Gathering the energy to go out at all can be hard work.
If we're not working, that's a lot of time that we're no longer spending around other people.
Friends might continue to invite us to take part in things, but if we've had to cancel at the last minute for health reasons too many times, they tend to stop asking.
I'm better off than many lupies, because I'm sharing a house with family members. Even so, I get lonely at times, when everyone else is busy or out.
For lupies who live alone, it's much harder.
I've handled the situation by putting a lot of energy into getting out to church, to writers group and to toastmasters. It gives me an opportunity to meet people, and to start to make friends.
What I've found easier than actually getting out, is inviting people to come to visit me. Putting out a nice table cloth and the good china helps me feel like it's as good as going out, even though it takes less energy. (Although not all that long ago, I ended up lying on the couch while my son talked with visitors - it doesn't always work so well.)
The internet has made it easier to keep some connection with people, but occasionally everyone would rather have an actual human being around.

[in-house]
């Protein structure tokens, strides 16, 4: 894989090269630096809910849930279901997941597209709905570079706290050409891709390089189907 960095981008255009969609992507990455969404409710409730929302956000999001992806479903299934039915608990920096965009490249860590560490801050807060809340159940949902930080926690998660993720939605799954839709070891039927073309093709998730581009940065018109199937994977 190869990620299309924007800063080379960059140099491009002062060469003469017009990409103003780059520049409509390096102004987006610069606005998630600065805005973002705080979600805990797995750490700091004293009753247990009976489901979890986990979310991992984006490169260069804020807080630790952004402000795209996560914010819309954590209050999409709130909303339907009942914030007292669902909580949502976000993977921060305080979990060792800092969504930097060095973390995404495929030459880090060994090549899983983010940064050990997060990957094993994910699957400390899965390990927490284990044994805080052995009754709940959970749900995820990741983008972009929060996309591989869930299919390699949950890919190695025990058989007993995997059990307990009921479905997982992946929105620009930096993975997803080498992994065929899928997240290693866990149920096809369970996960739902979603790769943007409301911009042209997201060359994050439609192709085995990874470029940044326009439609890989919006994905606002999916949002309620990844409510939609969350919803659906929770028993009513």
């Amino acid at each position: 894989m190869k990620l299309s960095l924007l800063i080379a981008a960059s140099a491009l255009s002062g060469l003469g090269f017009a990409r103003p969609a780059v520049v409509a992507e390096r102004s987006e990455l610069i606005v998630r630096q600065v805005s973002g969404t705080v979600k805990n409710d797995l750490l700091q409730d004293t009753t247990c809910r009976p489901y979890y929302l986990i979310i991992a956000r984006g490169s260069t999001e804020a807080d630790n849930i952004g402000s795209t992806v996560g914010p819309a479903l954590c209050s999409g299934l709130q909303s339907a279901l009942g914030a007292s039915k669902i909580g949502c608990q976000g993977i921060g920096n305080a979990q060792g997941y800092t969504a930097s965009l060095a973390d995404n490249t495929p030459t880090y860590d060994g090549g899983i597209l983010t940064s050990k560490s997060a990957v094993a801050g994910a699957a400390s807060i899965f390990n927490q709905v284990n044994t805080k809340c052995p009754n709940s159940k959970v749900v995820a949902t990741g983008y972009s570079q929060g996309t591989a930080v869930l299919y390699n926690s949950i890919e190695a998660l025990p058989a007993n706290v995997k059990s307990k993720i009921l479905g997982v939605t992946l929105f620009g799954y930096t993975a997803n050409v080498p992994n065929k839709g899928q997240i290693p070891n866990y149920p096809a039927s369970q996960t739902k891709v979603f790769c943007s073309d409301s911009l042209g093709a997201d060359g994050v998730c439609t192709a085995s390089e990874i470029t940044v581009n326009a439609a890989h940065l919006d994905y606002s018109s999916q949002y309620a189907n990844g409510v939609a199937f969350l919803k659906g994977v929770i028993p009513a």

What we can do about being isolated will vary from person to person. If at all possible, getting out and getting involved in something is great - but it takes a lot of energy and not everyone's able to do it.
Keeping in contact with friends over email or phone is better than nothing. Inviting friends around for low-key activities like a movie and a pizza can be a great thing.
For family and friends of lupies (or other people who could become isolated because of illness):
- Don't give up inviting them to join in things you're doing. Even if they've cancelled on you a dozen times, it's not them it's the illness. They're as frustrated as you are.
- Offer to drive when you go out together. (It really does make a massive difference.)
- Offer to pick up something nice to eat and come over for a meal together.
- If you go to visit and the housework's not done, ignore it and give your attention to your friend. (Or offer to help, but still make time to give your full attention to your friend.)